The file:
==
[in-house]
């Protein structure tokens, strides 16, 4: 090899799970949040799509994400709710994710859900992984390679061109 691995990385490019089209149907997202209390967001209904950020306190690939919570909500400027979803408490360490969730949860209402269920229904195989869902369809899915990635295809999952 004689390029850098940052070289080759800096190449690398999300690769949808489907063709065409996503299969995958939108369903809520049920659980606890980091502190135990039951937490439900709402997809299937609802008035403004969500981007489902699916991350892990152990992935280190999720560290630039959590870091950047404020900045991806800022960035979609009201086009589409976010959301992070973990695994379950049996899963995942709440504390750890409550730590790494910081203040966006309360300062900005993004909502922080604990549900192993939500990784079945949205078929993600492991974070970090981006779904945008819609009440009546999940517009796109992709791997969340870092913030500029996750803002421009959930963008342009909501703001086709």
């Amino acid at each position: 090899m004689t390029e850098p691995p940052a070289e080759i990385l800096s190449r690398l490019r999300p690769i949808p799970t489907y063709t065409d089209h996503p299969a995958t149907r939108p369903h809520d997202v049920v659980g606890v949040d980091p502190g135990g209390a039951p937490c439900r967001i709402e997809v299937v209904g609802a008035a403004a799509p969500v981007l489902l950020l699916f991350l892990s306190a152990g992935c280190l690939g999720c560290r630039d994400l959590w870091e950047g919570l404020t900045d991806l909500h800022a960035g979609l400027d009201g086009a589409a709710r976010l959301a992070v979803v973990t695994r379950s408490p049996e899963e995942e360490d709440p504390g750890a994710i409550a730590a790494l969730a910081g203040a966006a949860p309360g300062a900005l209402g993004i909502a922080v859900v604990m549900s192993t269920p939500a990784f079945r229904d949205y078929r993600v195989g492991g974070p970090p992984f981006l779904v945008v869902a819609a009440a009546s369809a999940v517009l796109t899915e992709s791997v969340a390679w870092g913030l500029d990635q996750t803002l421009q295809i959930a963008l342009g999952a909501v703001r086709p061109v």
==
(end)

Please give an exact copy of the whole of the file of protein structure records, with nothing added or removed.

[in-house]
């Protein structure tokens, strides 16, 4: 090899799970949040799509994400709710994710859900992984390679061109 691995990385490019089209149907997202209390967001209904950020306190690939919570909500400027979803408490360490969730949860209402269920229904195989869902369809899915990635295809999952 004689390029850098940052070289080759800096190449690398999300690769949808489907063709065409996503299969995958939108369903809520049920659980606890980091502190135990039951937490439900709402997809299937609802008035403004969500981007489902699916991350892990152990992935280190999720560290630039959590870091950047404020900045991806800022960035979609009201086009589409976010959301992070973990695994379950049996899963995942709440504390750890409550730590790494910081203040966006309360300062900005993004909502922080604990549900192993939500990784079945949205078929993600492991974070970090981006779904945008819609009440009546999940517009796109992709791997969340870092913030500029996750803002421009959930963008342009909501703001086709």
């Amino acid at each position: 090899m004689t390029e850098p691995p940052a070289e080759i990385l800096s190449r690398l490019r999300p690769i949808p799970t489907y063709t065409d089209h996503p299969a995958t149907r939108p369903h809520d997202v049920v659980g606890v949040d980091p502190g135990g209390a039951p937490c439900r967001i709402e997809v299937v209904g609802a008035a403004a799509p969500v981007l489902l950020l699916f991350l892990s306190a152990g992935c280190l690939g999720c560290r630039d994400l959590w870091e950047g919570l404020t900045d991806l909500h800022a960035g979609l400027d009201g086009a589409a709710r976010l959301a992070v979803v973990t695994r379950s408490p049996e899963e995942e360490d709440p504390g750890a994710i409550a730590a790494l969730a910081g203040a966006a949860p309360g300062a900005l209402g993004i909502a922080v859900v604990m549900s192993t269920p939500a990784f079945r229904d949205y078929r993600v195989g492991g974070p970090p992984f981006l779904v945008v869902a819609a009440a009546s369809a999940v517009l796109t899915e992709s791997v969340a390679w870092g913030l500029d990635q996750t803002l421009q295809i959930a963008l342009g999952a909501v703001r086709p061109v």